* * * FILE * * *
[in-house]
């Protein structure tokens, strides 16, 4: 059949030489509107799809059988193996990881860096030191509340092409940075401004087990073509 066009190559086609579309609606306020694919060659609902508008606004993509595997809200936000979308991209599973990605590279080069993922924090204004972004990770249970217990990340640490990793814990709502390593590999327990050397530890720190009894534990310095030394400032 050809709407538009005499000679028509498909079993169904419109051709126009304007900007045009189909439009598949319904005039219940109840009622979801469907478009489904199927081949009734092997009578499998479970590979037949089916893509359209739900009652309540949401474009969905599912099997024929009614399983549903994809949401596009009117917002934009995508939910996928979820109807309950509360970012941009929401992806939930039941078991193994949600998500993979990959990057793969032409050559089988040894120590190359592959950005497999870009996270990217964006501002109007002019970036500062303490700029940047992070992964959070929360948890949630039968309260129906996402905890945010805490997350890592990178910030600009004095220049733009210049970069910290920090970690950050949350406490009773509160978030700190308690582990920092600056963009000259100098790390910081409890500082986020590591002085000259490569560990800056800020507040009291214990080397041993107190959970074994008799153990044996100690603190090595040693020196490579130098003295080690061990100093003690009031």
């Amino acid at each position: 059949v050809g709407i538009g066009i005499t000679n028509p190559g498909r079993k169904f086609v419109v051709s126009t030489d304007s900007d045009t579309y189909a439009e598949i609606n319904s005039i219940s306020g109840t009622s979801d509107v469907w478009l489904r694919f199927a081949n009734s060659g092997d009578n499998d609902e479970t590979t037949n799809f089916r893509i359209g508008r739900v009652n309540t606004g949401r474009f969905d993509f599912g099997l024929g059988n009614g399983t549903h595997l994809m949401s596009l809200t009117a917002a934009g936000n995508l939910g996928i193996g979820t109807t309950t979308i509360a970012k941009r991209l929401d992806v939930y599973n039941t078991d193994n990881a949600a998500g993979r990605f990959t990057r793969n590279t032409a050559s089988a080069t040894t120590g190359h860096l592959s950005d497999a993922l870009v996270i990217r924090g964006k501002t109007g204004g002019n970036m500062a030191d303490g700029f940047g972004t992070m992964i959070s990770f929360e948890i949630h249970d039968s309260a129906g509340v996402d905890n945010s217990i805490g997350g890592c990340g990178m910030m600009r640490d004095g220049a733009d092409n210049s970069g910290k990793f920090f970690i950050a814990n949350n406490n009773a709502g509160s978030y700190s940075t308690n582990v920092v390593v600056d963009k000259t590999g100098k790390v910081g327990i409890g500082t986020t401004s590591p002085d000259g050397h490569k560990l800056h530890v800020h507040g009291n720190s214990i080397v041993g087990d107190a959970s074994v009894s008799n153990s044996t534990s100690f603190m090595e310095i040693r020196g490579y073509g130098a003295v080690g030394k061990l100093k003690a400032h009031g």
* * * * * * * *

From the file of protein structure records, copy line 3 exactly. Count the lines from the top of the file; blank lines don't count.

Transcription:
């Amino acid at each position: 059949v050809g709407i538009g066009i005499t000679n028509p190559g498909r079993k169904f086609v419109v051709s126009t030489d304007s900007d045009t579309y189909a439009e598949i609606n319904s005039i219940s306020g109840t009622s979801d509107v469907w478009l489904r694919f199927a081949n009734s060659g092997d009578n499998d609902e479970t590979t037949n799809f089916r893509i359209g508008r739900v009652n309540t606004g949401r474009f969905d993509f599912g099997l024929g059988n009614g399983t549903h595997l994809m949401s596009l809200t009117a917002a934009g936000n995508l939910g996928i193996g979820t109807t309950t979308i509360a970012k941009r991209l929401d992806v939930y599973n039941t078991d193994n990881a949600a998500g993979r990605f990959t990057r793969n590279t032409a050559s089988a080069t040894t120590g190359h860096l592959s950005d497999a993922l870009v996270i990217r924090g964006k501002t109007g204004g002019n970036m500062a030191d303490g700029f940047g972004t992070m992964i959070s990770f929360e948890i949630h249970d039968s309260a129906g509340v996402d905890n945010s217990i805490g997350g890592c990340g990178m910030m600009r640490d004095g220049a733009d092409n210049s970069g910290k990793f920090f970690i950050a814990n949350n406490n009773a709502g509160s978030y700190s940075t308690n582990v920092v390593v600056d963009k000259t590999g100098k790390v910081g327990i409890g500082t986020t401004s590591p002085d000259g050397h490569k560990l800056h530890v800020h507040g009291n720190s214990i080397v041993g087990d107190a959970s074994v009894s008799n153990s044996t534990s100690f603190m090595e310095i040693r020196g490579y073509g130098a003295v080690g030394k061990l100093k003690a400032h009031g």